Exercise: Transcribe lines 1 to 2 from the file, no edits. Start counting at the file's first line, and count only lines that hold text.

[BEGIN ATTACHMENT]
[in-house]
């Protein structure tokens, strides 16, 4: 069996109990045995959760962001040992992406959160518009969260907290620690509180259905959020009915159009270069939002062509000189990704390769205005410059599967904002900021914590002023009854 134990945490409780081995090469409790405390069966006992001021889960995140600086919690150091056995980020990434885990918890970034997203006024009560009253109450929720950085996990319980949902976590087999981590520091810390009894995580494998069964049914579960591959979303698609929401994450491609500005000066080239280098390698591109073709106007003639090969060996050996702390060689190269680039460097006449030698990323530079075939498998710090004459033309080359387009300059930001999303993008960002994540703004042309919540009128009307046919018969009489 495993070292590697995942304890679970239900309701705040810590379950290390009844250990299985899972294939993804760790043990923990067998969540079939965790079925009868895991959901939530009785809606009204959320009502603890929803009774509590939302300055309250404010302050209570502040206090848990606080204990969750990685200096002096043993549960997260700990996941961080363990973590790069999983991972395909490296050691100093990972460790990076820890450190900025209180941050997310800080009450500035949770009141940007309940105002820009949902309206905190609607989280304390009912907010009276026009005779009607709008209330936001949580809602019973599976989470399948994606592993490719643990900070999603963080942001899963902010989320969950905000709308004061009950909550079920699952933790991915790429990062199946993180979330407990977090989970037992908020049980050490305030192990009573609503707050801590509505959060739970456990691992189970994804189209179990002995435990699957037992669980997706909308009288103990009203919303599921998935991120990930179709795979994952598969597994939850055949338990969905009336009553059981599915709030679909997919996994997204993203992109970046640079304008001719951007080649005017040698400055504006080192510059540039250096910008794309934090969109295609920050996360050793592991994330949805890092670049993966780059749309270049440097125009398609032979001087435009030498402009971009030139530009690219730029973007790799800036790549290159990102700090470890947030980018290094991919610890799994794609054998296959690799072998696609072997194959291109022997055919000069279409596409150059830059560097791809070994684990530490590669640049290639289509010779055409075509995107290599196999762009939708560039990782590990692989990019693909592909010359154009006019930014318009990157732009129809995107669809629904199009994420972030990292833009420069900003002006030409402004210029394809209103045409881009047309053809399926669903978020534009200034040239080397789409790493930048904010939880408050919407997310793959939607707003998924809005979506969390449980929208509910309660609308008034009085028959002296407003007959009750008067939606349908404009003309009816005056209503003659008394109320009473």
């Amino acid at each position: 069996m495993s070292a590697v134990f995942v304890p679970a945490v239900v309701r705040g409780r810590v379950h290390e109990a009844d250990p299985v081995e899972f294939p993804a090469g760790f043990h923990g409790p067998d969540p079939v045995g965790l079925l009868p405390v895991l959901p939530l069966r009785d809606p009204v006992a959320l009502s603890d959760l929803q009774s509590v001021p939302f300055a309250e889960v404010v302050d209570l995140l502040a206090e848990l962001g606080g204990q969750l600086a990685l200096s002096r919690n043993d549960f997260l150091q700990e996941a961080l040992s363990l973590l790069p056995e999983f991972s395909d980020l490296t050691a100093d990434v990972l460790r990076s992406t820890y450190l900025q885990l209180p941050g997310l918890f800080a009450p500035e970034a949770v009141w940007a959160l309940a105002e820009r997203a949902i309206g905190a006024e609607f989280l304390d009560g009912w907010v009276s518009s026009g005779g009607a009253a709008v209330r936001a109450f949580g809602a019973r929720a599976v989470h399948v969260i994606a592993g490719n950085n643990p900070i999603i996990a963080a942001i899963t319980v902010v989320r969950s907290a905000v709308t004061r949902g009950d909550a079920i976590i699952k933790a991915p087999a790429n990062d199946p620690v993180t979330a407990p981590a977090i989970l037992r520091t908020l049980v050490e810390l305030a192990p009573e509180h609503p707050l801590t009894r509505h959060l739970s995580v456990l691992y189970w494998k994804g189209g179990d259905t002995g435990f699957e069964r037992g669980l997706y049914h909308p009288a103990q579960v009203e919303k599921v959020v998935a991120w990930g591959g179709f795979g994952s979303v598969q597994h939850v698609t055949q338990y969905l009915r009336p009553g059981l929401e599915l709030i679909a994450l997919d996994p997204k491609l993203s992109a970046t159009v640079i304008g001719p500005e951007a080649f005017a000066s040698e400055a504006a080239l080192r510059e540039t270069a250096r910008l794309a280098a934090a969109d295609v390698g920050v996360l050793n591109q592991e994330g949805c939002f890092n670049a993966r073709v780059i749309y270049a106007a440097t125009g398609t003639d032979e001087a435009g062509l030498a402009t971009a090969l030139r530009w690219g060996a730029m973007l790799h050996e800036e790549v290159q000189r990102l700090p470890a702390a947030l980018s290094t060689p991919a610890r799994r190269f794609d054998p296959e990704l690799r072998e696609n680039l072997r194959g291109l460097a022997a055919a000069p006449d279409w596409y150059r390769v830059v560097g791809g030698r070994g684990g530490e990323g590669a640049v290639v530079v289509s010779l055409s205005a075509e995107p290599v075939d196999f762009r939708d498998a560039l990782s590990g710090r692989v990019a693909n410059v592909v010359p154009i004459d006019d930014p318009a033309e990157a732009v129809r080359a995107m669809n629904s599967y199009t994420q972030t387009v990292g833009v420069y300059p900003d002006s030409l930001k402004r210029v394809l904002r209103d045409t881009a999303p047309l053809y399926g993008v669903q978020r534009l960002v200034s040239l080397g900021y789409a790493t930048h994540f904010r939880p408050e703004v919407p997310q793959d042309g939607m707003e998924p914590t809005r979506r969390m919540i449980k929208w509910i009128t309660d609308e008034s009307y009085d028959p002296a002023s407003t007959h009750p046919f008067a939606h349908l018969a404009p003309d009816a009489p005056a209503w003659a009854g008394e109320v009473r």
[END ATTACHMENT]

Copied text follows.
[in-house]
């Protein structure tokens, strides 16, 4: 069996109990045995959760962001040992992406959160518009969260907290620690509180259905959020009915159009270069939002062509000189990704390769205005410059599967904002900021914590002023009854 134990945490409780081995090469409790405390069966006992001021889960995140600086919690150091056995980020990434885990918890970034997203006024009560009253109450929720950085996990319980949902976590087999981590520091810390009894995580494998069964049914579960591959979303698609929401994450491609500005000066080239280098390698591109073709106007003639090969060996050996702390060689190269680039460097006449030698990323530079075939498998710090004459033309080359387009300059930001999303993008960002994540703004042309919540009128009307046919018969009489 495993070292590697995942304890679970239900309701705040810590379950290390009844250990299985899972294939993804760790043990923990067998969540079939965790079925009868895991959901939530009785809606009204959320009502603890929803009774509590939302300055309250404010302050209570502040206090848990606080204990969750990685200096002096043993549960997260700990996941961080363990973590790069999983991972395909490296050691100093990972460790990076820890450190900025209180941050997310800080009450500035949770009141940007309940105002820009949902309206905190609607989280304390009912907010009276026009005779009607709008209330936001949580809602019973599976989470399948994606592993490719643990900070999603963080942001899963902010989320969950905000709308004061009950909550079920699952933790991915790429990062199946993180979330407990977090989970037992908020049980050490305030192990009573609503707050801590509505959060739970456990691992189970994804189209179990002995435990699957037992669980997706909308009288103990009203919303599921998935991120990930179709795979994952598969597994939850055949338990969905009336009553059981599915709030679909997919996994997204993203992109970046640079304008001719951007080649005017040698400055504006080192510059540039250096910008794309934090969109295609920050996360050793592991994330949805890092670049993966780059749309270049440097125009398609032979001087435009030498402009971009030139530009690219730029973007790799800036790549290159990102700090470890947030980018290094991919610890799994794609054998296959690799072998696609072997194959291109022997055919000069279409596409150059830059560097791809070994684990530490590669640049290639289509010779055409075509995107290599196999762009939708560039990782590990692989990019693909592909010359154009006019930014318009990157732009129809995107669809629904199009994420972030990292833009420069900003002006030409402004210029394809209103045409881009047309053809399926669903978020534009200034040239080397789409790493930048904010939880408050919407997310793959939607707003998924809005979506969390449980929208509910309660609308008034009085028959002296407003007959009750008067939606349908404009003309009816005056209503003659008394109320009473």